Electric cars might need twice as many batteries as we previously thought
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The next generations of electric car batteries won’t last as long as previously thought, according to an expert from German investment bank Berenberg.
In fact, the next generation of batteries may have a shelf life of only five years, analyst Asad Farid told last week’s Battery Show in Detroit, Michigan — the premier industry event, reports Design News.
“We think the battery degradation rate in your electric car will increase rather than decrease going forward,” Mr Farid said.
That could be unexpected good news for ASX battery metals explorers focused on battery materials such as lithium, cobalt and graphite — many of which have made significant gains over the past 12 months.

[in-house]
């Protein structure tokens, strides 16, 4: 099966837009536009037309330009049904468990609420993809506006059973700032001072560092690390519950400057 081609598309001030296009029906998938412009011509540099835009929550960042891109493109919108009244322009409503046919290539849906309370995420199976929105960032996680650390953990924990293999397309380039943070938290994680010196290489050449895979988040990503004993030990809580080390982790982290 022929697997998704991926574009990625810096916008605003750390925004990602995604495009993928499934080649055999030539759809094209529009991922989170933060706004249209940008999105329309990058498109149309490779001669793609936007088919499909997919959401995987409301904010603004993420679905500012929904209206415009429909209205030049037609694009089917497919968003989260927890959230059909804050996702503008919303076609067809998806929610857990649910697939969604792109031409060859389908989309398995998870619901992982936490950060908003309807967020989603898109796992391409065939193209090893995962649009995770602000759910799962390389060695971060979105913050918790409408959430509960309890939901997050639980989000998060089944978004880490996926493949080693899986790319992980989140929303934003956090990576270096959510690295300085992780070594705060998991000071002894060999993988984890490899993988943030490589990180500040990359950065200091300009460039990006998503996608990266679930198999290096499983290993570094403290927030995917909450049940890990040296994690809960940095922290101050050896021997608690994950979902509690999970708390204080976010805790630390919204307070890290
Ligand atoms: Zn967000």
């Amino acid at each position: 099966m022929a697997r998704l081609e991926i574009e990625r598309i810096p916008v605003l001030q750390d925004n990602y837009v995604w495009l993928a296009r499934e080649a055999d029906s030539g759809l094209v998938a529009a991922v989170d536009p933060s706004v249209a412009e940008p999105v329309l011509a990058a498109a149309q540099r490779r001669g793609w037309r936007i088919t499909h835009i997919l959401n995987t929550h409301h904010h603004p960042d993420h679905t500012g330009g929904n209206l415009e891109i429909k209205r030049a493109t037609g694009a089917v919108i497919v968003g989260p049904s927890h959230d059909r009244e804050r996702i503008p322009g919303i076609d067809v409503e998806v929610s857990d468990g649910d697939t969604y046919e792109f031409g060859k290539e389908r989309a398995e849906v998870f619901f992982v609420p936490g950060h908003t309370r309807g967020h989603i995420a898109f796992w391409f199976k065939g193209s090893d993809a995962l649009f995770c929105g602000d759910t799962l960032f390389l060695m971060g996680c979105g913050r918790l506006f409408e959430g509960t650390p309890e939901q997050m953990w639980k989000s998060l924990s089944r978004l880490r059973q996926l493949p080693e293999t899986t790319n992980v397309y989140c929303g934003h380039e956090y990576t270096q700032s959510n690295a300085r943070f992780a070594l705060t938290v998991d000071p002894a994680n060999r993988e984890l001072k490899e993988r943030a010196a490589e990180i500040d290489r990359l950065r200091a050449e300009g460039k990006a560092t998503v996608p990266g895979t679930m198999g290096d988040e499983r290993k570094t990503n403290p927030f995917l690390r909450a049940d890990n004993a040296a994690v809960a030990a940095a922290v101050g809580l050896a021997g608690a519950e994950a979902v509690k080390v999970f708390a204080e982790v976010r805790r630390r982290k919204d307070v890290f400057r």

The shorter life expectancy would be caused by three factors, Mr Farid said:
— A shift towards nickel-rich batteries which have a lower life cycle;
— A desire to move to faster charging speeds which can degrade batteries over time
— The use of air-cooling technology instead of more expensive liquid cooling, quickening battery death at more than double the rate.
“EV car owners will be tempted to replace their battery pack after four to five years, rather than buying a new electric car,” he said. This would maintain the resale value of electric cars.